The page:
How To Complete A Fast

Here are some things to keep in mind so that you can complete a fast and reap the spiritual benefits that I mapped out in my last post. I have made some mistakes in my efforts at fasting and this is what I have learned.

  1. Check your motivation. If you are more interested in the health benefits and the possibility of weight loss then you are not fasting in the spiritual sense. In fact, that mindset might be counterproductive. One of the reason that you participate in a fast is to take the focus off yourself and put it onto God. Instead, pray before you start that nothing will come out of the fast except what God wants. My problem was not with focusing on the physical benefits but trying to mark something off my spiritual achievement list. I saw completing a fast like I saw completing a Half Marathon or Marathon, it was a mountain to climb, something difficult that some never do and I was going to be a guy who got it done. “Kudos to me. Aren’t I special.” Again, the focus was on anything but God.
  2. Batch your fast. As I discussed last week, the fasting we find in the Bible is almost always centered around a sacred moment – some heavy repentance, mourning, a deep request for God to intervene and was always fasting from food. When my dad died, I took a day and fasted to work through some of my grief and remember his life and God’s gift to me through him. As you are first beginning to take up fasting, find a day or event that has some sacred meaning to it or combine it with a deep prayer need. Choosing a random Tuesday to fast just to fast will not give you the intentionality you need to make it work as you starting out.
  3. Add an activity. Similar to the one above. Combine your fast with an activity. One of the reasons fasting is so difficult is because we can get bored. Eating, thinking about eating, and preparing to eat take up a lot of our day. To eliminate that is to bring on a lot of time where it seems we are just sitting on our hands doing nothing. This can make a challenging thing even harder. I like to walk during my fasts. This is a good way for me to combine prayer with my fasting and to be present in nature where it seems we are often better able to reflect and hear from God. Warning: don’t make your activity too strenuous on your weakened fasting state. Other activities that might be good with a fast: worship, playing or listening to music, writing, watching an inspiring and moving film, or sleep.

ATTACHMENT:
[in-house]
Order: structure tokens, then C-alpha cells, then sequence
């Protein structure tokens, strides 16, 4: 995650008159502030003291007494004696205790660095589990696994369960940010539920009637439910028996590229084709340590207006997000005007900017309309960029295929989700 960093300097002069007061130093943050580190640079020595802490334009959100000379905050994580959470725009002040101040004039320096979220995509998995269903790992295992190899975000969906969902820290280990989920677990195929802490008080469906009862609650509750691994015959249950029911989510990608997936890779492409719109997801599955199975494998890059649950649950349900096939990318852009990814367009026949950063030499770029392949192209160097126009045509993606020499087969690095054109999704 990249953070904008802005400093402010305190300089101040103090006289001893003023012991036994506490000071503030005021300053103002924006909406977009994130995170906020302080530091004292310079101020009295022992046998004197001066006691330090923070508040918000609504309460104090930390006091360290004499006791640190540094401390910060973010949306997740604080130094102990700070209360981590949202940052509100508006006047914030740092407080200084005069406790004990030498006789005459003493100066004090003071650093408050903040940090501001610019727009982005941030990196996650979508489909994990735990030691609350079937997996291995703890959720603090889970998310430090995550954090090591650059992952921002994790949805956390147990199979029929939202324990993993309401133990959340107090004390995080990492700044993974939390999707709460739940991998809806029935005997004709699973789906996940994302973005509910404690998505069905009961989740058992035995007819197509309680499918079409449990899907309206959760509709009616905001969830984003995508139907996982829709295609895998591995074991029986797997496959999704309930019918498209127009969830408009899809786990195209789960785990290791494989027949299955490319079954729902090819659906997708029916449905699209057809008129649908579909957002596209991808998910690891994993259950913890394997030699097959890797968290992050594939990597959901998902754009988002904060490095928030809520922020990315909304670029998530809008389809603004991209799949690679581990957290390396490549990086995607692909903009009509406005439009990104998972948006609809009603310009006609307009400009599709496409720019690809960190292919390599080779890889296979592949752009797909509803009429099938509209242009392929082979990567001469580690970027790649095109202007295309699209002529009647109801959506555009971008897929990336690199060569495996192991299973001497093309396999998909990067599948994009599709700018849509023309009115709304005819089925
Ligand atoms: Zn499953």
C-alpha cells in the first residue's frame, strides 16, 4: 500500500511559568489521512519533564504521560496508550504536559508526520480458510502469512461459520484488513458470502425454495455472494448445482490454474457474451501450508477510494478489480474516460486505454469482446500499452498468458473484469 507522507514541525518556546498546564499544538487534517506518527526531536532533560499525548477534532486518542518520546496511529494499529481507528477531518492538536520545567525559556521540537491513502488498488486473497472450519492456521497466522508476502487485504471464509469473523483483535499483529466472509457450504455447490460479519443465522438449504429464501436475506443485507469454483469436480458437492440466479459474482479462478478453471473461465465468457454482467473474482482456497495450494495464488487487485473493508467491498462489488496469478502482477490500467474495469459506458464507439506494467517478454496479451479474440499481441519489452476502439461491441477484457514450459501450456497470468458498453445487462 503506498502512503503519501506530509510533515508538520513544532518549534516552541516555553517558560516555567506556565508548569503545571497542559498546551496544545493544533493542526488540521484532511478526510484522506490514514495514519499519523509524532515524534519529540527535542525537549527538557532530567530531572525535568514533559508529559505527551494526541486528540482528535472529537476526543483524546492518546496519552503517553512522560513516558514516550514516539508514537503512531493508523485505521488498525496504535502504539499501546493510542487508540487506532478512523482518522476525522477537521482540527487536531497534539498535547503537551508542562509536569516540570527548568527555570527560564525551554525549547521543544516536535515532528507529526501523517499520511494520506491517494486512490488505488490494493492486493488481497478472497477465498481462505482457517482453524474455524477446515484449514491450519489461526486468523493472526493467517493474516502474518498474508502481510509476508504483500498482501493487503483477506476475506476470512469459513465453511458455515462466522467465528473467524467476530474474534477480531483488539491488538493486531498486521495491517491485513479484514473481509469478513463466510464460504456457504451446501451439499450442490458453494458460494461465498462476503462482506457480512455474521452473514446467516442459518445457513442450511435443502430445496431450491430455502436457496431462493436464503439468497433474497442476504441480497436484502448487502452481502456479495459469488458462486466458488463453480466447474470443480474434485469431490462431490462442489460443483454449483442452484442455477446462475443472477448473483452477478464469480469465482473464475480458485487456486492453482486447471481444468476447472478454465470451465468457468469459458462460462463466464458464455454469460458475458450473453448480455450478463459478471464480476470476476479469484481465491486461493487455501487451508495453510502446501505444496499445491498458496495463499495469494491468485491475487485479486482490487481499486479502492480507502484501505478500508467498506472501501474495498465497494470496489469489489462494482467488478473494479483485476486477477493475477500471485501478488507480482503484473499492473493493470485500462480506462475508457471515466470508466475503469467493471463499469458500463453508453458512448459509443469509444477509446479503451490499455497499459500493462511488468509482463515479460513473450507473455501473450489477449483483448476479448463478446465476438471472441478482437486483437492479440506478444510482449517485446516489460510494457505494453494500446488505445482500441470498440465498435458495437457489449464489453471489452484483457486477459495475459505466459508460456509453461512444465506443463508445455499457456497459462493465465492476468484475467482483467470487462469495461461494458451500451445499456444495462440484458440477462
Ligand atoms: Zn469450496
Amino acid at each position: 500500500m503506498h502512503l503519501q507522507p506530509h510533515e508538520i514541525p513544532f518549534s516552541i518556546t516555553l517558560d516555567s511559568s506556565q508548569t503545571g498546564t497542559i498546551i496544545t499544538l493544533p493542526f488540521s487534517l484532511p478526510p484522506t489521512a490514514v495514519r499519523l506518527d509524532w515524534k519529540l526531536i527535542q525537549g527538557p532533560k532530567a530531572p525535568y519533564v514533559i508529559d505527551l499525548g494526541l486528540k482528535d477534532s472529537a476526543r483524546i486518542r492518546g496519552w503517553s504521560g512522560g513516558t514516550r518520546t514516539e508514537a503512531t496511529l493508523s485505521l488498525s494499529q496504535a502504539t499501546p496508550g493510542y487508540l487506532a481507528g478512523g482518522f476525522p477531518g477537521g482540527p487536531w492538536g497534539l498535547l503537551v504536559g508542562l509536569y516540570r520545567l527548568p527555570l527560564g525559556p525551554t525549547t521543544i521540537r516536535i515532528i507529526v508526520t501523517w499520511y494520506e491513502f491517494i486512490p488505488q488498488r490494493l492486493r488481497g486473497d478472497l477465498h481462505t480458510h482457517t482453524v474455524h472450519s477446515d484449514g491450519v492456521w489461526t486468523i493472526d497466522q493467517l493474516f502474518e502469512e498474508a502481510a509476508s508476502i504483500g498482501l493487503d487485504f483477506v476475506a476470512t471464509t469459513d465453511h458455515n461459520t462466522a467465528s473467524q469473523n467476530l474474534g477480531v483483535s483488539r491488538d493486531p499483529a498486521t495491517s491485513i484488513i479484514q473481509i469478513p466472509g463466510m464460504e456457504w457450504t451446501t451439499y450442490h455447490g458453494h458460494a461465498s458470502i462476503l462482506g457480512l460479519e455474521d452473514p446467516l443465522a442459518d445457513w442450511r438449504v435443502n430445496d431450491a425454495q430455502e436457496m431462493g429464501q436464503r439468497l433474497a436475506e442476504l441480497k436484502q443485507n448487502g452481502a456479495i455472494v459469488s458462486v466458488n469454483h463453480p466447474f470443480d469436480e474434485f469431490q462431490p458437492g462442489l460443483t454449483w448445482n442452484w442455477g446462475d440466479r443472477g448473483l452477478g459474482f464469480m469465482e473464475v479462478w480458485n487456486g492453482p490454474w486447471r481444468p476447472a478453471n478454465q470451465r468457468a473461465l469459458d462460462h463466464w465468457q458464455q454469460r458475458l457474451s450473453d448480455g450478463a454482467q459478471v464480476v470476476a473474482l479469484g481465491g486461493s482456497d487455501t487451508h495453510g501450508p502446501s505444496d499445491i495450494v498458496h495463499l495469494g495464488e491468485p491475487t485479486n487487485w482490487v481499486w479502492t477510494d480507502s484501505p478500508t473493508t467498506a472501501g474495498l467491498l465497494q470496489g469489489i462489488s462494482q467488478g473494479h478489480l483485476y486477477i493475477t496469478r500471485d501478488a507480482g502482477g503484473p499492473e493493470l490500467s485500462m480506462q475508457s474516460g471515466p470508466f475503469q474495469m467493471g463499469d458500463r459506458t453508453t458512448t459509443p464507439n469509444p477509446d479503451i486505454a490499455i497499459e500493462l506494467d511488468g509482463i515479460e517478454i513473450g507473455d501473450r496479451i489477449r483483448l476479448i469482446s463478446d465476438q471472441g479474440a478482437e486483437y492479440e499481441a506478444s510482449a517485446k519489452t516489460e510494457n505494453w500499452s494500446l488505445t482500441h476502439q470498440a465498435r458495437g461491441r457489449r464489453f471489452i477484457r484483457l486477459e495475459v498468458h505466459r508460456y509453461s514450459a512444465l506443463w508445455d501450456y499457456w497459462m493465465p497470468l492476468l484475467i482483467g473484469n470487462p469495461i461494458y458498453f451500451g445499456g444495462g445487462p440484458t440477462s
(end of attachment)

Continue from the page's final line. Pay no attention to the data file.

flatlay photography of white ceramic bowl

    Photo by Anna Tukhfatullina Food Photographer/Stylist on Pexels.com

  4. Start small. With anything we start a new, we have a tendency to plan for more than we can actually carry out. Or, we get through the first time but at such a cost physically and emotionally that we have zero motivation to do it again. With fasting, I would just start with one meal and then work your way to a 24 hour fast. You may think you are such a wimp to just fast one meal at a time but again, we aren’t interested in spiritual achievement but giving God a chance to work and dedicating ourselves to the practice to begin to reap the spiritual benefits.
  5. Don’t gorge yourself at the end of the fast. I have learned this one the hard way. I may be so famished that I think that my next meal has got to be some big taco plate or that BBQ sandwich. After living off of water for a day, dropping a big fatty meal into your stomach is a shock to your system and your body will probably react negatively. I like to make my next meal breakfast (a meal that is smaller anyway) and include some small protein and some fruit. If I respond well to that, I might add something a little more substantial an hour later. Resist the urge to feast.
  6. Give yourself a break. This may be cheating but I will stick with water throughout the day but will give myself a little tea with a little milk or honey in the afternoon of my fast. This is usually just enough of a pick me up to take the edge off of my sluggishness and gives me some motivation to stick it out the rest of the fast.
  7. Listen for God. Remember that you are doing this to place yourself in front of God and to learn to rely on him for everything. He is with you and you will learn from him as you make fasting a regular practice. If your first time is nothing but a challenge, that is normal. You and God will begin to find each other during your times of fasting and you will have sweet moments together.